Tuesday 25 February 2014

"People stealing souvenirs from Isle of Man’s ancient forest"

Alan Vincent, 'People stealing souvenirs from Isle of Man’s ancient forest', Isle of Man Today, 25/02/14.

The recent bad weather Britain has been experiencing has led to storms which have stripped shingle and sand from beaches, which in Cranstal, Bride, on the Isle of Man earlier this month uncovered an area of prehistoric forest:
Manx National Heritage has appealed to the public not to disturb the prehistoric forest [...] after reports of people taking pieces of it [...] Curator of field archaeology at Manx National Heritage, Andrew Johnson, said: ‘I received an email saying people had been seen removing pieces from the site.[...] 'It is regretable, we’re not saying it’s illegal or a crime, but what we are trying to do is get a small number of local specialists, who have expressed an interest, to assist in examining the site over the coming weeks. ‘It’s primary evidence that we could make use of in any scientific investigation of these remains. ‘All I can ask is that if people can resist the temptation to help themselves, it will help us to understand the site much better [...] ‘There’s a whole range of analysis providing deposits aren’t disturbed. ‘I completely understand the public interest but it makes it harder to take this great opportunity if things are disturbed.’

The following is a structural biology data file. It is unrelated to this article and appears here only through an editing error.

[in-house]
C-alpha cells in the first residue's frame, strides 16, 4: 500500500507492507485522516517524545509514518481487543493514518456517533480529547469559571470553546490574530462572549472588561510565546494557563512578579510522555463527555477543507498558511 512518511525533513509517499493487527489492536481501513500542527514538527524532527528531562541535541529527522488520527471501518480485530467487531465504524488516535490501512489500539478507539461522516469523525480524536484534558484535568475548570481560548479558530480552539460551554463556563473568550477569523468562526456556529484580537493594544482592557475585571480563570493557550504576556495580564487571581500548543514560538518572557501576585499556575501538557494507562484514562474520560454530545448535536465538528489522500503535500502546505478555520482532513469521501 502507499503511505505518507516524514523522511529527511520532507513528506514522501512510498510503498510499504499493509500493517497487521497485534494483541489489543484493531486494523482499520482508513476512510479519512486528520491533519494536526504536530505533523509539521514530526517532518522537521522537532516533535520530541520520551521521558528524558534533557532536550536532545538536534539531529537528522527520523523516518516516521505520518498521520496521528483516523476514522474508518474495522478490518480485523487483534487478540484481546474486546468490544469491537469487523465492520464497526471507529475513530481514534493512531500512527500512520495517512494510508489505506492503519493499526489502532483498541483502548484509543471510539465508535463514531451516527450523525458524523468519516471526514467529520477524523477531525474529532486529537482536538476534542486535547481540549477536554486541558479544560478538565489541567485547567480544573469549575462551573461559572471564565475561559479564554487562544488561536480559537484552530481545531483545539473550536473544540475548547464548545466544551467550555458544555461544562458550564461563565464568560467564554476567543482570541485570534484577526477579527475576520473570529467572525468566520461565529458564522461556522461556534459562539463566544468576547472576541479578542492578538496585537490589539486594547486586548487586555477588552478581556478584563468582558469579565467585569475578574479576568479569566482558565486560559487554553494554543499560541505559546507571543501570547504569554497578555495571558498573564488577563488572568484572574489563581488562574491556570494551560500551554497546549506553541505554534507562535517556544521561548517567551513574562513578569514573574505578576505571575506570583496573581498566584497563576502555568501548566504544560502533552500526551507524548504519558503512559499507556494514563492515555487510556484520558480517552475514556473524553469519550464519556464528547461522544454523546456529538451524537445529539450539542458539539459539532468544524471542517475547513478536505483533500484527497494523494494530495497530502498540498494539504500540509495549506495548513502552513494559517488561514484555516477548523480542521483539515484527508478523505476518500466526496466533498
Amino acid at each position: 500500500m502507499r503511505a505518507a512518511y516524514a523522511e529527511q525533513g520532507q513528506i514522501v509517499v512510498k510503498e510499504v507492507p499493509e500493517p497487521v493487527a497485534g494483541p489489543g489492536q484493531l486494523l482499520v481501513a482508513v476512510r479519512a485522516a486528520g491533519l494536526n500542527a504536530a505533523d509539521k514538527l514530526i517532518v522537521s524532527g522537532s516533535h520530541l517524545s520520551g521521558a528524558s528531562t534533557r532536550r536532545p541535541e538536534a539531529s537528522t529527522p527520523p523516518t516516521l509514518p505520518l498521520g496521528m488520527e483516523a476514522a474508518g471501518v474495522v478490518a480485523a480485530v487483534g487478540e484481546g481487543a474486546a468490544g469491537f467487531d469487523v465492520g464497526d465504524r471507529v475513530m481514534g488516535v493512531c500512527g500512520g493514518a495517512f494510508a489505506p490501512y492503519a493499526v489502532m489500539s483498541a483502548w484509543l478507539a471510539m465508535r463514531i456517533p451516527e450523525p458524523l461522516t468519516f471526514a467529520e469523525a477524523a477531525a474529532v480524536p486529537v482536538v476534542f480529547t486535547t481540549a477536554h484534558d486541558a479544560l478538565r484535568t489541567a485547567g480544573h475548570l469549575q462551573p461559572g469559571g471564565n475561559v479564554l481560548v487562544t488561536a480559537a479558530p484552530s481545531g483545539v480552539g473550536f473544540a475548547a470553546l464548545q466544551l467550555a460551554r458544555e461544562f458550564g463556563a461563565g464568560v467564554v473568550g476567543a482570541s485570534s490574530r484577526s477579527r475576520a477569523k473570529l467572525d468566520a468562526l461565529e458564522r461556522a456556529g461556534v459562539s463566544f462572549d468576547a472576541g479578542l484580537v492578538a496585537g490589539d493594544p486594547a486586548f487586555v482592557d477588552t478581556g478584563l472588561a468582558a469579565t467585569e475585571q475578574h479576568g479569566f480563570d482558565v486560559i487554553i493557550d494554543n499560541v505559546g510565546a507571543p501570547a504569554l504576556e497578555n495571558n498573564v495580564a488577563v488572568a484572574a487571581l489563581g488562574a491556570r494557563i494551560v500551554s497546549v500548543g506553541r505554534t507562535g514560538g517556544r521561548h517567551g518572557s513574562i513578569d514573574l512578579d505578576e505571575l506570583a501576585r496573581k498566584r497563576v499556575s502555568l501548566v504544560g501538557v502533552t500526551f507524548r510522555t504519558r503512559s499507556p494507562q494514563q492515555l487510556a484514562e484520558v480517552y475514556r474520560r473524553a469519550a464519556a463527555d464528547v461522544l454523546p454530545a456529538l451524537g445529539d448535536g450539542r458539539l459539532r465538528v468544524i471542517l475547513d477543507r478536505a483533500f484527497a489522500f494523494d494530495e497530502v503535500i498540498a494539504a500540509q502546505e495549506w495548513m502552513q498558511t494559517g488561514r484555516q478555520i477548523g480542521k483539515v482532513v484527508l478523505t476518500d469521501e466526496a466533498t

It's not illegal you see. Like when artefact collectors with metal detectors are "helping themselves" and removing pieces (souvenirs of the past) from sites inland, ruining them as a source of untouched primary evidence that we could make use of in any proper  investigation of these remains which will help us to understand the site much better.

What will be the results of politely asking members of the public to exercise self-restraint will be (a) on Manx beaches and (b) on 'productive' archaeological sites inland?  Of course if we were to have a team of people in the UK specialising in portable antiquities issues, and actively explaining the value of archaeological material in its contexts to artefact hunters (with a modest budget of maybe over a million pounds a year), we might see some effects among the latter. The trouble is, we don't.  We just have the PAS and its ever-expanding database of loose decontextualised objects.

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